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Mounting Student Debt : Impending Losses for Government’s Loan Portfolio

After an extended gap of more than three years, federal student loan payments will resume in October. Regardless of President Joe Biden’s extensive forgiveness proposal. The majority of the $1.8 trillion in current loan owed by borrowers will never be collected by the government.

According to a recent analysis from the Jain Family Institute, a nonpartisan research organisation, 1 million persons aged 18 to 35 with student loan amounts between 2009 and 2019 had their credit records analysed. The author, Marshall Steinbaum, says in the paper, The Student Debt Crisis Is a Crisis of Non-Repayment that due to a slew of variables, “Many outstanding federal student loan balances will never be repaid.”

“Over time, the government’s student loan portfolio is going to take a beating. Even as the size of that portfolio grows every year as the higher education system absorbs more government funds,” the paper states.

Why is this the case?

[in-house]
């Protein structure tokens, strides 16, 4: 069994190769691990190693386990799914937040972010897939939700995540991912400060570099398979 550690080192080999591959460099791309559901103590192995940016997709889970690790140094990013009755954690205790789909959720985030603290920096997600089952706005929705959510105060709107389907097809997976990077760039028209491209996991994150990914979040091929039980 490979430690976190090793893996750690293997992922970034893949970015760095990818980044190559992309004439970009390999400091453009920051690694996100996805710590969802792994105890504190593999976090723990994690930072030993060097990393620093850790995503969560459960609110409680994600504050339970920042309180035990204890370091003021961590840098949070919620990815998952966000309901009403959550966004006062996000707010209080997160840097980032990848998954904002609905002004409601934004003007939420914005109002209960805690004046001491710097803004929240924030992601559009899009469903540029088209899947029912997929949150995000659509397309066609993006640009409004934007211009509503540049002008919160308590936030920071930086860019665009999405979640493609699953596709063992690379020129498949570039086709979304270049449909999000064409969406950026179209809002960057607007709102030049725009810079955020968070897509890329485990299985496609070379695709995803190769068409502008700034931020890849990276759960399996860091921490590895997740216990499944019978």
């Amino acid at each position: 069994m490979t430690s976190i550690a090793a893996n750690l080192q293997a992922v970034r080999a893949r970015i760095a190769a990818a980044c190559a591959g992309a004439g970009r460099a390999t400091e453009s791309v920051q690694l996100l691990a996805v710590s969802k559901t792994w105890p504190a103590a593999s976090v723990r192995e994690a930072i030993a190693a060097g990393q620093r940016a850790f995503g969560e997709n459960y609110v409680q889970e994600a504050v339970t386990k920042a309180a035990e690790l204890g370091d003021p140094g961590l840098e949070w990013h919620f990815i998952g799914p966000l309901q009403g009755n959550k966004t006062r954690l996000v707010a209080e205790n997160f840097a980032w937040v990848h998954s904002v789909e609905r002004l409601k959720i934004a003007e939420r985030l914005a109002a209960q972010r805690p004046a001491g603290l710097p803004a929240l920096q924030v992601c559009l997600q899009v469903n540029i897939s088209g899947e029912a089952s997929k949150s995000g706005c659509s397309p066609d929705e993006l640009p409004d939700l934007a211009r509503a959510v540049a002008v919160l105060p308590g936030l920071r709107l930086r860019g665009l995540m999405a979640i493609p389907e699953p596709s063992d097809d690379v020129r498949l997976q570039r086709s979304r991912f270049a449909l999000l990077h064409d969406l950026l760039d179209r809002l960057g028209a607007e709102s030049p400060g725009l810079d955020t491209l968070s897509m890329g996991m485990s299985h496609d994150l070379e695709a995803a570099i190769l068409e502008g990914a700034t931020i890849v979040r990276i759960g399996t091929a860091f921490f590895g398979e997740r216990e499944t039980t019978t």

According to Steinbaum, there are more higher education requirements to get any employment at all, together with rising college costs and declining state investment for higher education.
It means that more and more people are required to incur ever-increasing student loan debt. However, because wages are not keeping up with the cost of higher education. So, more borrowers are unable to repay their balances. It causing them to carry the debt for longer periods of time. And  “impairing economic well-being for a widening and diversifying swath of the population, inhibiting savings. And increasing precarity, and draining the very incomes that student debt was supposed to increase.”

This has occurred both during good and bad economic cycles. “Before the epidemic, we believed the economy had advanced for 10 years. Forcing younger generations to endure the rigours of an ever costly higher education was really economically devastating. And into a labour market characterised by stagnant wages and deteriorating job ladders,” Steinbaum writes. Borrowers have difficulty repaying their debts even in “normal” times. That is, when there is no worldwide epidemic or economic collapse.

“It is far simpler to say than to execute, according to Steinbaum, for borrowers to seamlessly shift from the repayment halt to membership in the new IDR plan. “Once the halt is gone, it is a far more likely conclusion that borrowers will become lost in the system.”

According to the paper and other higher education analysts, the new IDR plan may have the impact of actually boosting tuition and other prices.